Former CIA directors and another half dozen of America's most senior spies have issued an unprecedented condemnation of US President Donald Trump, after his decision to blacklist their colleague John Brennan.

In a statement, ex-CIA bosses appointed by Republican and Democratic presidents - including Robert Gates, George Tenet, Porter Goss, Leon Panetta and David Petraeus - denounced Mr Trump's decision to strip Mr Brennan of his security clearance.

Dozens of other former spies signaled their support for the statement.

"The president's action regarding John Brennan and the threats of similar action against other former officials has nothing to do with who should and should not hold security clearances - and everything to do with an attempt to stifle free speech," the statement read.

Describing Mr Trump's move as "inappropriate and deeply regrettable," they insisted "we have never before seen the approval or removal of security clearances used as a political tool, as was done in this case."

Two of those who signed the statement - former director of national intelligence James Clapper and former CIA director Michael Hayden - are, according to Mr Trump, on a list of people who could lose their clearance.

Former officials often retain security clearance after leaving office to allow their successors to consult them on issues of the day. 

The White House said Mr Brennan - a notable Trump critic - had been stripped of clearance due to his "erratic" behavior.

But in an interview with The Wall Street Journal, Mr Trump admitted his decision on Mr Brennan's clearance was linked to the ongoing federal probe into possible collusion between his campaign and Russia to influence the 2016 election.

"I call it the rigged witch hunt, (it) is a sham," Mr Trump was quoted as saying in the interview. "And these people led it!"

"So I think it's something that had to be done," he added.

Mr Trump's actions have been widely condemned, including by respected former admiral William McRaven, the commander of the US Navy SEAL raid that killed Osama bin Laden.

"Through your actions, you have embarrassed us in the eyes of our children, humiliated us on the world stage and, worst of all, divided us as a nation," he said.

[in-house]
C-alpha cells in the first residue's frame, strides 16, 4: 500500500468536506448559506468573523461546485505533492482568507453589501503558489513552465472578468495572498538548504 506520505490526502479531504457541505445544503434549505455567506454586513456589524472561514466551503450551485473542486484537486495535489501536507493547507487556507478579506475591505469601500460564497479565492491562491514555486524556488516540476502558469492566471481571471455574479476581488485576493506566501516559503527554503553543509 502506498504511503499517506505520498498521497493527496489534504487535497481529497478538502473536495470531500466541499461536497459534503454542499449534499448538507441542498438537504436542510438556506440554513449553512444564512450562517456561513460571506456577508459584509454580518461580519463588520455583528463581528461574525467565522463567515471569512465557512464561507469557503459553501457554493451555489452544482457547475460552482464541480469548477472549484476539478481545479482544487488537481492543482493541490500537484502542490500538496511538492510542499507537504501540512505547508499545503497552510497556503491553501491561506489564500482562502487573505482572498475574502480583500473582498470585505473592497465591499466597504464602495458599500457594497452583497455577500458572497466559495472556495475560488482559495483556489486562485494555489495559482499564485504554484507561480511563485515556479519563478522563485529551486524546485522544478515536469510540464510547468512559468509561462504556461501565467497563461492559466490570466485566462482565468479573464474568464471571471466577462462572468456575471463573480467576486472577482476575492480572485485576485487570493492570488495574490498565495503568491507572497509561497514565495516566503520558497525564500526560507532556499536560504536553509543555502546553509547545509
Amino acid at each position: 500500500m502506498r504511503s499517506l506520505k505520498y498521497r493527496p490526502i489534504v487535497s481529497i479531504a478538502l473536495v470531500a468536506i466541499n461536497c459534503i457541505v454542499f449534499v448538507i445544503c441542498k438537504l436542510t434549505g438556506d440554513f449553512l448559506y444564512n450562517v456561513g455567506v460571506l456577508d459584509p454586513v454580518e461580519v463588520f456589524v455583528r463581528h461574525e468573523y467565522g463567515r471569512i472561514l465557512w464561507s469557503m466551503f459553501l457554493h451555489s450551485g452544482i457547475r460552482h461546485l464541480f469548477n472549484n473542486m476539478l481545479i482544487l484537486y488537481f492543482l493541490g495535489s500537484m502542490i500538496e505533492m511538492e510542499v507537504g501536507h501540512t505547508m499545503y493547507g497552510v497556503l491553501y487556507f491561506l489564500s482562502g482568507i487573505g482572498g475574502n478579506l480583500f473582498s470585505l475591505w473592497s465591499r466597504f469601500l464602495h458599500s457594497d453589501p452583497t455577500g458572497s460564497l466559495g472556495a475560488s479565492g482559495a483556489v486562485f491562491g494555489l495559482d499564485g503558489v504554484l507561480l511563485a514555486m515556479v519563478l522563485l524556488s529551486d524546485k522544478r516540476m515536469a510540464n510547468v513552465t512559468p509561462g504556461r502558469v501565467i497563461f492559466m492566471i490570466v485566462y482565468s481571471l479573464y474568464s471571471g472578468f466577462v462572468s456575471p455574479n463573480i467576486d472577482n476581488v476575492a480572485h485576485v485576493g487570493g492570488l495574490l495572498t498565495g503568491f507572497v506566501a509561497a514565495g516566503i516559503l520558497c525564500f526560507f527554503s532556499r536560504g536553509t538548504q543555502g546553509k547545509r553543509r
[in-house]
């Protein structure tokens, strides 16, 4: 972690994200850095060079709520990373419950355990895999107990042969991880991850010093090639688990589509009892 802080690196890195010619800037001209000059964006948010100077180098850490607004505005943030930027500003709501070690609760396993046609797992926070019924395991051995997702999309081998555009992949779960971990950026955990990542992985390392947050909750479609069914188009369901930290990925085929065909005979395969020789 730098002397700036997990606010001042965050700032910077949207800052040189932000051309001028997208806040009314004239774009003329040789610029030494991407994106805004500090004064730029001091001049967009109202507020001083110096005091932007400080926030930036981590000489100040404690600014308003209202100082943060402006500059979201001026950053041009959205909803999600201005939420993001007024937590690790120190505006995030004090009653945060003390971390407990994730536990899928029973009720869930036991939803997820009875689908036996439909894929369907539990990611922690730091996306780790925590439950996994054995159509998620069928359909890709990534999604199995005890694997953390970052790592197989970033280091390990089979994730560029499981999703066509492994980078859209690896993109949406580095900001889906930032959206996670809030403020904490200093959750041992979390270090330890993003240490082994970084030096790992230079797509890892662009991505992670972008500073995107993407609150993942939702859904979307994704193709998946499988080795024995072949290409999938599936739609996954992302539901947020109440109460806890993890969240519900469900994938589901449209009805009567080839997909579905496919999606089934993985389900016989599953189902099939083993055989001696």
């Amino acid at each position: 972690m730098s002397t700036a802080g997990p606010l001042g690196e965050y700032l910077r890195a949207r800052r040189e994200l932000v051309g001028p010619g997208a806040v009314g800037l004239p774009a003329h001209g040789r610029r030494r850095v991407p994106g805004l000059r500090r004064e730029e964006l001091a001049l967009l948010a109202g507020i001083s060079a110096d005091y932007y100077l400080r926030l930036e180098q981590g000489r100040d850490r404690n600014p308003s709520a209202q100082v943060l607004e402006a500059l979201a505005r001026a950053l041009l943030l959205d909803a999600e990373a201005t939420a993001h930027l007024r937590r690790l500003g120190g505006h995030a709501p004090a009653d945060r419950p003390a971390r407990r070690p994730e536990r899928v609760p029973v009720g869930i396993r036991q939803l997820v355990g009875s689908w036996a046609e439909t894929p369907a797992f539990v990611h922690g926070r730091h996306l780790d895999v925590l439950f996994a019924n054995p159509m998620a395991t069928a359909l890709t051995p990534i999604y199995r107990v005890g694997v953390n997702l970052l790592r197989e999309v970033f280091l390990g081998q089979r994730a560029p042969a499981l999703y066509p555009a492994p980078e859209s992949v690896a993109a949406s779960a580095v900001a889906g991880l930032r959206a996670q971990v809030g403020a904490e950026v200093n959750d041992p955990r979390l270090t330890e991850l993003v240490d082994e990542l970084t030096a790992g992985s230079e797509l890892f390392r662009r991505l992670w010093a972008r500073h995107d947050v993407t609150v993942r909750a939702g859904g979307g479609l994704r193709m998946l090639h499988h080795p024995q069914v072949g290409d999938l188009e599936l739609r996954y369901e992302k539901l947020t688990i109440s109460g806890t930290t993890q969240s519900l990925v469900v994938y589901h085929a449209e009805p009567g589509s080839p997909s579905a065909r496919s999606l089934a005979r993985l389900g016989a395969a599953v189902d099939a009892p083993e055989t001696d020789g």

But most of Mr Trump's Republican allies have defended the move or refused to condemn it publicly.

On Friday, Mr Trump said he would likely remove the security clearance of Justice Department official Bruce Ohr, who has been targeted by Trump supporters, in part because his wife worked for a company that produced a dossier alleging Russia had incriminating evidence against the now president.

"Bruce Ohr is a disgrace. I suspect I'll be taking it away very quickly," Trump told journalists.

The Washington Post, citing senior administration officials, reported that the White House has drafted documents revoking the clearances of officials, both current and former, who have criticised Mr Trump or been involved in the Russia probe.

The newspaper added that aides have also discussed the best times to release them in order to distract attention from negative news.

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Ex-Trump aide faces up to six months in jail

Meanwhile, US Special Counsel Robert Mueller has recommended in a court filing that a judge sentence former Trump campaign aide George Papadopoulos to up to six months in prison for lying to federal agents investigating whether Russia interfered in the 2016 US presidential election.

Papadopoulos pleaded guilty in October to lying to FBI agents and is scheduled to be sentenced on 7 September.

According to Mr Mueller's sentencing memorandum to the judge, Papadopoulos lied about his contacts with people who claimed to have ties to top Russian officials, including his meeting with a professor who said Russia had "dirt" on Democratic presidential candidate Hillary Clinton.

"The defendant's crime was serious and caused damage to the government's investigation into Russian interference in the 2016 presidential election," Mr Mueller's memo said.

"The defendant lied in order to conceal his contacts with Russians and Russian intermediaries during the campaign and made his false statements to investigators on 27 January 2017, early in the investigation, when key investigative decisions,including who to interview and when, were being made," Mr Mueller said.

Mr Mueller said the government believed a sentence of up to six months in prison was "appropriate and warranted" along with a fine of $9,500.

Papadopoulos unwittingly played a key role in triggering the FBI investigation into possible collusion between Trump's campaign in Russia, which the president repeatedly has denounced as a "witch hunt."

While drinking at a London bar in May 2016, he told the Australian ambassador to Great Britain that the Russians had hacked thousands of emails that could damage Clinton's presidential campaign.

When the emails began appearing publicly two months later, the envoy, Alexander Downer, told US diplomats about what Papadopoulos had said, according to US officials familiar with the events.

Muller also told the judge that Papadopoulos had not fully cooperated with prosecutors.

"The defendant did not provide 'substantial assistance,' and much of the information provided ... came only after the government confronted him with his own emails, text messages,internet search history and other information it obtained via search warrants and subpoenas," Mueller wrote.

Mueller also said Papadopoulos avoided until the last moment telling prosecutors about a cell phone he used in London that had "substantial communications" on it between he and the professor who claimed to know about Russian information on Ms Clinton.